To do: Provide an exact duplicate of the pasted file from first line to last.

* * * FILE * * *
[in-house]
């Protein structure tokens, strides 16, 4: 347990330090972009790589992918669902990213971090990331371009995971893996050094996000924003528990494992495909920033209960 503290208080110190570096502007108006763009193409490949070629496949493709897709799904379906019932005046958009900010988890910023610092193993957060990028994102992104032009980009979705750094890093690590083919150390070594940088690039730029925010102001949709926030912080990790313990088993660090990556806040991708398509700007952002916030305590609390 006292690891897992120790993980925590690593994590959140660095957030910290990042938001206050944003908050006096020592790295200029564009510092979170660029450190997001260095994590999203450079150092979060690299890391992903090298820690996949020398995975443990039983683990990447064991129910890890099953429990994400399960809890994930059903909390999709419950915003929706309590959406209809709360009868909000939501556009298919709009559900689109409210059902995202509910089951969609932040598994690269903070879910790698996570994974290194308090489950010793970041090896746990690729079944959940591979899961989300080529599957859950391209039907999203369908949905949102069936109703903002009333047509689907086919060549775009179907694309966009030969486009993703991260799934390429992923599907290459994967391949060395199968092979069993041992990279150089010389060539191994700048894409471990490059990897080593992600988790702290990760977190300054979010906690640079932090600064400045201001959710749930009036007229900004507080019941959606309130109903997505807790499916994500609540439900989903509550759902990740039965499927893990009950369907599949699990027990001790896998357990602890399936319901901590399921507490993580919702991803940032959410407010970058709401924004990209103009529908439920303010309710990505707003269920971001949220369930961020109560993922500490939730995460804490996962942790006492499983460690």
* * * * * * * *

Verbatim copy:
[in-house]
């Protein structure tokens, strides 16, 4: 347990330090972009790589992918669902990213971090990331371009995971893996050094996000924003528990494992495909920033209960 503290208080110190570096502007108006763009193409490949070629496949493709897709799904379906019932005046958009900010988890910023610092193993957060990028994102992104032009980009979705750094890093690590083919150390070594940088690039730029925010102001949709926030912080990790313990088993660090990556806040991708398509700007952002916030305590609390 006292690891897992120790993980925590690593994590959140660095957030910290990042938001206050944003908050006096020592790295200029564009510092979170660029450190997001260095994590999203450079150092979060690299890391992903090298820690996949020398995975443990039983683990990447064991129910890890099953429990994400399960809890994930059903909390999709419950915003929706309590959406209809709360009868909000939501556009298919709009559900689109409210059902995202509910089951969609932040598994690269903070879910790698996570994974290194308090489950010793970041090896746990690729079944959940591979899961989300080529599957859950391209039907999203369908949905949102069936109703903002009333047509689907086919060549775009179907694309966009030969486009993703991260799934390429992923599907290459994967391949060395199968092979069993041992990279150089010389060539191994700048894409471990490059990897080593992600988790702290990760977190300054979010906690640079932090600064400045201001959710749930009036007229900004507080019941959606309130109903997505807790499916994500609540439900989903509550759902990740039965499927893990009950369907599949699990027990001790896998357990602890399936319901901590399921507490993580919702991803940032959410407010970058709401924004990209103009529908439920303010309710990505707003269920971001949220369930961020109560993922500490939730995460804490996962942790006492499983460690």